RAPID CITY, S.D. (KEVN) - More than fifty people attended a seminar on snake safety at the Journey Museum hosted by the curator of reptiles Terry Phillip.
A rattlesnake on the ground.
"Everybody is unnecessarily afraid of them and so the best way to combat that fear is with knowledge. So you attend programs like this, come to the Reptile Gardens, take advantage of the local resources to educate ourselves," said Phillip.
And to help educate, live animals are brought in.
"I think it's incredibly important to utilize animals in our educative efforts about our environment. I don't consider the animals captive per say, they're our ambassadors for their wild counterparts and so without those ambassadors in captivity to be used in a program setting like this, you know I think we are really missing the boat on things and the best way to achieve that education is to entertain people and the best way to entertain them is with live animals, you just can't beat it," said Phillip.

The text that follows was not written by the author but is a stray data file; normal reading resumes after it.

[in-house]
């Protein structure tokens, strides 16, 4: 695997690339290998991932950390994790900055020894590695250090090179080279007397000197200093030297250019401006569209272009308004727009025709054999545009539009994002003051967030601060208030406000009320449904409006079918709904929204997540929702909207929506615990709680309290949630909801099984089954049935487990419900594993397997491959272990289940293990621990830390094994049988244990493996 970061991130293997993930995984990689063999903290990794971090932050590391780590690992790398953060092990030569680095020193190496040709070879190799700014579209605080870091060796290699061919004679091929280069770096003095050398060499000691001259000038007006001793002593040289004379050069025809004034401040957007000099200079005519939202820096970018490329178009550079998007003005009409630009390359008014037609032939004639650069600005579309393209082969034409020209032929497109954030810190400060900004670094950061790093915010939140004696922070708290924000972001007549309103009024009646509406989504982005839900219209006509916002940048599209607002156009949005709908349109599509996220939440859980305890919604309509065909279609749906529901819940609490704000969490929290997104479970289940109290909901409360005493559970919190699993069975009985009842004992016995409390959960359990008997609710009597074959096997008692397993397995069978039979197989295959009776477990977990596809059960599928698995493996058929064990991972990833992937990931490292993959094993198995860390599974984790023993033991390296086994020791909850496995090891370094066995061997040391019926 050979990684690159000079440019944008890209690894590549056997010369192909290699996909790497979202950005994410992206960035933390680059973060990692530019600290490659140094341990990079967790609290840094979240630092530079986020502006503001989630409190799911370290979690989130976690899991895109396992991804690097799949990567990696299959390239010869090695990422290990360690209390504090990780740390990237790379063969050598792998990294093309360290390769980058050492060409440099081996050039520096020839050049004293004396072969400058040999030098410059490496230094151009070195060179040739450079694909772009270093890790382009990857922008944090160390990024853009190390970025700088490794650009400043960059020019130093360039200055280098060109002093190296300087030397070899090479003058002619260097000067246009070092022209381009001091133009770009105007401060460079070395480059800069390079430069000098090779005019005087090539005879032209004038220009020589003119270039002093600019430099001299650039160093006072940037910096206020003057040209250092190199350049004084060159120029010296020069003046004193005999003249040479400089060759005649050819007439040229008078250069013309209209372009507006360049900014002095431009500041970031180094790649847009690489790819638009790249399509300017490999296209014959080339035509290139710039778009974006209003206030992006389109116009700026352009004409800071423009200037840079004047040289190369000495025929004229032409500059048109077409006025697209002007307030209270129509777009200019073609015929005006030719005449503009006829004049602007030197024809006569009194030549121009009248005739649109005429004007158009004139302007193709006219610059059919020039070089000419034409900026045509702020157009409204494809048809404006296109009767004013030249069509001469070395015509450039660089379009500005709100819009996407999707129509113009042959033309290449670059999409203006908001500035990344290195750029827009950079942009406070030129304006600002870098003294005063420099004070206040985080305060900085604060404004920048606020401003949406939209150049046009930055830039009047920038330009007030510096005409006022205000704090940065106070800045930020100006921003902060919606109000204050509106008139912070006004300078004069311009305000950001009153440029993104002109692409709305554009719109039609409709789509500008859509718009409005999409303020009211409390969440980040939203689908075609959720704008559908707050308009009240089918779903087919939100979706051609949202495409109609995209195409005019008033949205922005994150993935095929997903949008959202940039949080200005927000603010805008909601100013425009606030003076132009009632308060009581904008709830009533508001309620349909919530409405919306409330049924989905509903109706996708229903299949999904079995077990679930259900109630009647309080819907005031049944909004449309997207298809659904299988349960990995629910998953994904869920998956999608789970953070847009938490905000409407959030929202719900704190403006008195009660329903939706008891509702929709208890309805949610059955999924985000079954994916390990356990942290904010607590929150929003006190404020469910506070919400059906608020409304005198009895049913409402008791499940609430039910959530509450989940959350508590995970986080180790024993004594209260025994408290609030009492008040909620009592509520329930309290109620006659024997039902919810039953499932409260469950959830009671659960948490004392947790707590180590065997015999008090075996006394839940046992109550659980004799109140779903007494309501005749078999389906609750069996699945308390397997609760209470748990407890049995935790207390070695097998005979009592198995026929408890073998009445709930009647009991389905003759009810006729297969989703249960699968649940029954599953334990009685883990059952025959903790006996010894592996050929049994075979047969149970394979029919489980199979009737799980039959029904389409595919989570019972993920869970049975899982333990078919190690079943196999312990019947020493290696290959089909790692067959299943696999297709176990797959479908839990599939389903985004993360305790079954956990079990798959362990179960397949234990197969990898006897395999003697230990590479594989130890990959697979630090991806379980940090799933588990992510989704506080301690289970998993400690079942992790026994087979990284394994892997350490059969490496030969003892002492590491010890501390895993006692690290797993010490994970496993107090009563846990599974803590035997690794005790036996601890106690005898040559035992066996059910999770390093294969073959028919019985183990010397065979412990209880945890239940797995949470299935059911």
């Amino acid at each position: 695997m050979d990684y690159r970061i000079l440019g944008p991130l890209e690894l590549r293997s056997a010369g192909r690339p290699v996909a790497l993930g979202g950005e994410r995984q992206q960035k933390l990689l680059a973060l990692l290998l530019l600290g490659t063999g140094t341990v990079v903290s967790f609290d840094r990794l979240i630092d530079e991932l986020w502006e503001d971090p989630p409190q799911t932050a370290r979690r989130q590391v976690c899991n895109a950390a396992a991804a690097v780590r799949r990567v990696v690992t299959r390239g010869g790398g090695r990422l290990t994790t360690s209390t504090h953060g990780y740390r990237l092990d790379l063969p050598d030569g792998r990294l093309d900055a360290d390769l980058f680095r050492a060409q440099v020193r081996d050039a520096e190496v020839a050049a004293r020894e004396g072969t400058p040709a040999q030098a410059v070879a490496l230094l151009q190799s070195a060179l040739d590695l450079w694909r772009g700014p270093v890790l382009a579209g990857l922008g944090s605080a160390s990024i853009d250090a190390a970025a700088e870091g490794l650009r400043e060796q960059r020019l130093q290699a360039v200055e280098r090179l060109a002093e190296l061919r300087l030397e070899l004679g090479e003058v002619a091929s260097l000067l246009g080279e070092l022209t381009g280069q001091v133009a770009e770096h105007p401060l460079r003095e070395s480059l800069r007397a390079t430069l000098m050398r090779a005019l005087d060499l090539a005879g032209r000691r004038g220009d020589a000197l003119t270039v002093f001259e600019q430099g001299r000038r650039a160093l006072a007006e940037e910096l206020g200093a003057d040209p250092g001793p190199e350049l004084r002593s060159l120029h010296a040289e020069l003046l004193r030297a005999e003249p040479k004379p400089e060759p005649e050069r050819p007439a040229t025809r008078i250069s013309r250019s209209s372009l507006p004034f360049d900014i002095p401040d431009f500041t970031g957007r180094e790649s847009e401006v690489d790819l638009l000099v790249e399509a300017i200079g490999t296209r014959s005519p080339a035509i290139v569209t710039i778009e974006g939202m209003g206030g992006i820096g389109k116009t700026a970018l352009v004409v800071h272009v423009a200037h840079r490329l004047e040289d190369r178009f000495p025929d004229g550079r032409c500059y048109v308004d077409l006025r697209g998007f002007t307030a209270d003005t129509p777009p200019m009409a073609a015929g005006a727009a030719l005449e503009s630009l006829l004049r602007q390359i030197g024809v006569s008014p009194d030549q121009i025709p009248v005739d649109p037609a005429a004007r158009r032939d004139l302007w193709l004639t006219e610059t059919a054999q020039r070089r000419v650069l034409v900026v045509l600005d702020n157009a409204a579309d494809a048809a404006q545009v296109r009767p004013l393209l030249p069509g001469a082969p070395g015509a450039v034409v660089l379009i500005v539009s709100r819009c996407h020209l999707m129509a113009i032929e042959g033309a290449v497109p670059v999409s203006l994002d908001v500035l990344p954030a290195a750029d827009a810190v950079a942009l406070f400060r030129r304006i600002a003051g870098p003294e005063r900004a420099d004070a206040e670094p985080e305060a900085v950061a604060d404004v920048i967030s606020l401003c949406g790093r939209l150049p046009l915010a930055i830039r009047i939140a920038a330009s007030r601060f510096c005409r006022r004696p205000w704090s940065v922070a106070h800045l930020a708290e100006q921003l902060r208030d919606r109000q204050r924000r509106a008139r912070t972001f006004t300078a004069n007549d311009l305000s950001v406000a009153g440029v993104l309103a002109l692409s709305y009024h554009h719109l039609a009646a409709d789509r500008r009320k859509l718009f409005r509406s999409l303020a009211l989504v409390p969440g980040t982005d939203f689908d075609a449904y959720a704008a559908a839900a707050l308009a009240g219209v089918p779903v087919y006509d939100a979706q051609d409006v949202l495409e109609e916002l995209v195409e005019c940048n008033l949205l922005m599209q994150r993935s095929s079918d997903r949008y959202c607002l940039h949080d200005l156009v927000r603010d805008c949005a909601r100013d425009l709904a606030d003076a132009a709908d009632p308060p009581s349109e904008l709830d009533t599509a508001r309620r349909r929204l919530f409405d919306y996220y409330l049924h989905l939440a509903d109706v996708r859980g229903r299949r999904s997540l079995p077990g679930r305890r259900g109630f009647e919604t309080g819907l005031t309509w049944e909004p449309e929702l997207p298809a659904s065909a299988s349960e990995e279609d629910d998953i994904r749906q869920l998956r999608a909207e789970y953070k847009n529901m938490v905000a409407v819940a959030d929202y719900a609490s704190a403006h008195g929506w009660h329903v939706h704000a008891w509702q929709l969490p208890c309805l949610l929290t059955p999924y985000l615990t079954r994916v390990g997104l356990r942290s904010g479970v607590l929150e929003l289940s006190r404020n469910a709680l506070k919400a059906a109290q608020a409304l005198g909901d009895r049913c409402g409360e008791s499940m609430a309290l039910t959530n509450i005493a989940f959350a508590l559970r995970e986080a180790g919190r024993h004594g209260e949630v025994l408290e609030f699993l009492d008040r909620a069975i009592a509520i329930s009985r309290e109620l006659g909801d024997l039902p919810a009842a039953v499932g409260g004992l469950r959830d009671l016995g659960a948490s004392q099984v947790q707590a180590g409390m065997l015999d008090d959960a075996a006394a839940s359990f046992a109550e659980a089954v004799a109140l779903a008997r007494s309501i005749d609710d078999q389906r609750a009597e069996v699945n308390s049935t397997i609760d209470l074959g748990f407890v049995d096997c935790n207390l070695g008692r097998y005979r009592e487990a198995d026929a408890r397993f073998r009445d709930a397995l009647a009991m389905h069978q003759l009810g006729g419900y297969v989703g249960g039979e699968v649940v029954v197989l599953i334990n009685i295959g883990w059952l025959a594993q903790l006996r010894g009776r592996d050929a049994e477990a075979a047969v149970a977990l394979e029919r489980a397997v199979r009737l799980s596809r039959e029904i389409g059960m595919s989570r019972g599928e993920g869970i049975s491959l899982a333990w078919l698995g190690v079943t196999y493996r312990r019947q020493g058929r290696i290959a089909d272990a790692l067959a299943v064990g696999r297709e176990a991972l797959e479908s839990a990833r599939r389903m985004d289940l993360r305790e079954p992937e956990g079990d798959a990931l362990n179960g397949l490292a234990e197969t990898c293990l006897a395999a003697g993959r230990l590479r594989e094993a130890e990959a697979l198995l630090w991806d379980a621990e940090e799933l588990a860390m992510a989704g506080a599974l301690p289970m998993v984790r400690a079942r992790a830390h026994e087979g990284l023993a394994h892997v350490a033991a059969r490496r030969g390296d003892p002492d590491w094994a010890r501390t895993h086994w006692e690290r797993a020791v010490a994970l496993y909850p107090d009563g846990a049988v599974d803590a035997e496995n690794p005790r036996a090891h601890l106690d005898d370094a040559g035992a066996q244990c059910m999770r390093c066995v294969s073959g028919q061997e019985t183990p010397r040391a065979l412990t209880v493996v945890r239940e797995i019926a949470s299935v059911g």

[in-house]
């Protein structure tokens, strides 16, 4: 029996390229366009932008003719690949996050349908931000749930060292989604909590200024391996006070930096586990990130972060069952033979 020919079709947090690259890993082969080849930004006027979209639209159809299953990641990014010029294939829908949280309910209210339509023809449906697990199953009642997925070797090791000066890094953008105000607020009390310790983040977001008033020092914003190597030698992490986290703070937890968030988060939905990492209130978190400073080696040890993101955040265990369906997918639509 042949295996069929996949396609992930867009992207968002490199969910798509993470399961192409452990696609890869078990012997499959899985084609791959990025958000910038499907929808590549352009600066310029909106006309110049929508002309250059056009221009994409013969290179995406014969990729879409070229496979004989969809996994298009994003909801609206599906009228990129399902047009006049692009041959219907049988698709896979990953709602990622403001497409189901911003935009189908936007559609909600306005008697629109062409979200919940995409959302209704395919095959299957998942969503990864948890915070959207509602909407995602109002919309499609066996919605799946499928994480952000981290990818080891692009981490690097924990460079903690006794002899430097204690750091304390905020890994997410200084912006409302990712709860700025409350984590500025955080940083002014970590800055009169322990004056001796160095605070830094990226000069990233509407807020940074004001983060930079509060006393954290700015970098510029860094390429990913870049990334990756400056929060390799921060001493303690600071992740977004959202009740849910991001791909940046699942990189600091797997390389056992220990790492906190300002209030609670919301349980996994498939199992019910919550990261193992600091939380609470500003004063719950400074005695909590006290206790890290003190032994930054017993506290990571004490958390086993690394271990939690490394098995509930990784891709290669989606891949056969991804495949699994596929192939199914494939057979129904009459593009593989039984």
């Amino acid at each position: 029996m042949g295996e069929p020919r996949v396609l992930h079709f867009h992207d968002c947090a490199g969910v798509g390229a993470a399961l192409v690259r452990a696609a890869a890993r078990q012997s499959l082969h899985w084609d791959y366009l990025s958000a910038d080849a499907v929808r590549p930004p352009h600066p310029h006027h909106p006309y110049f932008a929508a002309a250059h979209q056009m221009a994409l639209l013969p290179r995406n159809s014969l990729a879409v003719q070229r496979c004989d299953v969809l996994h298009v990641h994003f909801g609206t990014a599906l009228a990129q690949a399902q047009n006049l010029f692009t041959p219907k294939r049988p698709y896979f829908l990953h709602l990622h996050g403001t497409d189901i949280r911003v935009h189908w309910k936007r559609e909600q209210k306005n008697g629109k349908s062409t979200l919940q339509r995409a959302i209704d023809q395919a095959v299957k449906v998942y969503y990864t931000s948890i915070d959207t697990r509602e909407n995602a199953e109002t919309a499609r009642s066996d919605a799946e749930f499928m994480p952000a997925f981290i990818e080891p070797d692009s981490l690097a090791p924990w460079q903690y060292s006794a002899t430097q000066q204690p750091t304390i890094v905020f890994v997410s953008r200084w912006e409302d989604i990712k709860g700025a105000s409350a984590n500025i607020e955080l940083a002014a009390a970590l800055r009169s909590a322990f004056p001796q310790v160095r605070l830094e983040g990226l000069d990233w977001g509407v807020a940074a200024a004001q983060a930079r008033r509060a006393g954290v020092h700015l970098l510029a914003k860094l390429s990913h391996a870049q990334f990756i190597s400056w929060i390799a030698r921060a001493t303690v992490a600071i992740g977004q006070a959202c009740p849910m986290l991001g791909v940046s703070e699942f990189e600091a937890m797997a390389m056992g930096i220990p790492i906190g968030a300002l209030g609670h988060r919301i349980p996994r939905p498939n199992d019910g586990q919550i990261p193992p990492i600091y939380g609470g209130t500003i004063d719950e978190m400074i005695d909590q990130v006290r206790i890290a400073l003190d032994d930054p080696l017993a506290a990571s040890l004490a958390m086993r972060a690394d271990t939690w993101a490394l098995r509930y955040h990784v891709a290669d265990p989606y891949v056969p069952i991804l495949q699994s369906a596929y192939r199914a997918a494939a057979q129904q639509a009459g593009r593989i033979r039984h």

The people attending got to see a python, a bull snake, a rattlesnake, and an alligator and afterward got to go up and pet them.
Though these animals are in a controlled environment, the ones in the wild aren't.
"The best way to interact with all dangerous wildlife in the state and throughout the entire world is when you encounter one you just leave it alone. You know these animals are just there, trying to do their thing the same as we are," said Phillip.
A point of the seminar is to show the audience these animals won't harm you unless they are trying to defend themselves.
To help demonstrate that, Phillp put a rattlesnake on the ground to show that it wouldn't harm him.